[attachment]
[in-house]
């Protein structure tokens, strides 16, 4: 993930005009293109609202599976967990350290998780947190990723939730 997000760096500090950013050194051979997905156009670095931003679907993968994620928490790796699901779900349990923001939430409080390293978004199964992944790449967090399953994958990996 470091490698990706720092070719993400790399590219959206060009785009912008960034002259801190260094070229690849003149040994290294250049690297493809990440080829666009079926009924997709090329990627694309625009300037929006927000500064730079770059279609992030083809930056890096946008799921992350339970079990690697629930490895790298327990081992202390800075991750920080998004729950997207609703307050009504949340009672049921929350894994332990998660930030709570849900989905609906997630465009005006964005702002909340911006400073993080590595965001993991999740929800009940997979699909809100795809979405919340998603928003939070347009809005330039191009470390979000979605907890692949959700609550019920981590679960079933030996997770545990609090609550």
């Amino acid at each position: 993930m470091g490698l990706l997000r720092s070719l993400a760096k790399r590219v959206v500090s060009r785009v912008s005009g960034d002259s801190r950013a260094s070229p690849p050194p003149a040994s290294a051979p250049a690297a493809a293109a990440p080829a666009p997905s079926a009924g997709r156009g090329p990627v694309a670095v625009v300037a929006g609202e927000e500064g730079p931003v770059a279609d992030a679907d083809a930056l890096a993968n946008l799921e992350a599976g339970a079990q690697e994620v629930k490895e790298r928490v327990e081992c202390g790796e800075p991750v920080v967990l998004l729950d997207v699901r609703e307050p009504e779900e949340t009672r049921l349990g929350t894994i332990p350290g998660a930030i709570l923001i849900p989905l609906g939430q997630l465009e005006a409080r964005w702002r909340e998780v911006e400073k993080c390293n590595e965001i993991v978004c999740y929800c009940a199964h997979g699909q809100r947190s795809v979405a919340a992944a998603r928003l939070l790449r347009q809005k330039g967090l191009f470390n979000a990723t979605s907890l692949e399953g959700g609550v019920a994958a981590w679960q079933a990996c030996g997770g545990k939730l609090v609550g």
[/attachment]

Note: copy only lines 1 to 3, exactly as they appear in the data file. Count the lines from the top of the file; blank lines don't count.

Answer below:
[in-house]
């Protein structure tokens, strides 16, 4: 993930005009293109609202599976967990350290998780947190990723939730 997000760096500090950013050194051979997905156009670095931003679907993968994620928490790796699901779900349990923001939430409080390293978004199964992944790449967090399953994958990996 470091490698990706720092070719993400790399590219959206060009785009912008960034002259801190260094070229690849003149040994290294250049690297493809990440080829666009079926009924997709090329990627694309625009300037929006927000500064730079770059279609992030083809930056890096946008799921992350339970079990690697629930490895790298327990081992202390800075991750920080998004729950997207609703307050009504949340009672049921929350894994332990998660930030709570849900989905609906997630465009005006964005702002909340911006400073993080590595965001993991999740929800009940997979699909809100795809979405919340998603928003939070347009809005330039191009470390979000979605907890692949959700609550019920981590679960079933030996997770545990609090609550």
């Amino acid at each position: 993930m470091g490698l990706l997000r720092s070719l993400a760096k790399r590219v959206v500090s060009r785009v912008s005009g960034d002259s801190r950013a260094s070229p690849p050194p003149a040994s290294a051979p250049a690297a493809a293109a990440p080829a666009p997905s079926a009924g997709r156009g090329p990627v694309a670095v625009v300037a929006g609202e927000e500064g730079p931003v770059a279609d992030a679907d083809a930056l890096a993968n946008l799921e992350a599976g339970a079990q690697e994620v629930k490895e790298r928490v327990e081992c202390g790796e800075p991750v920080v967990l998004l729950d997207v699901r609703e307050p009504e779900e949340t009672r049921l349990g929350t894994i332990p350290g998660a930030i709570l923001i849900p989905l609906g939430q997630l465009e005006a409080r964005w702002r909340e998780v911006e400073k993080c390293n590595e965001i993991v978004c999740y929800c009940a199964h997979g699909q809100r947190s795809v979405a919340a992944a998603r928003l939070l790449r347009q809005k330039g967090l191009f470390n979000a990723t979605s907890l692949e399953g959700g609550v019920a994958a981590w679960q079933a990996c030996g997770g545990k939730l609090v609550g």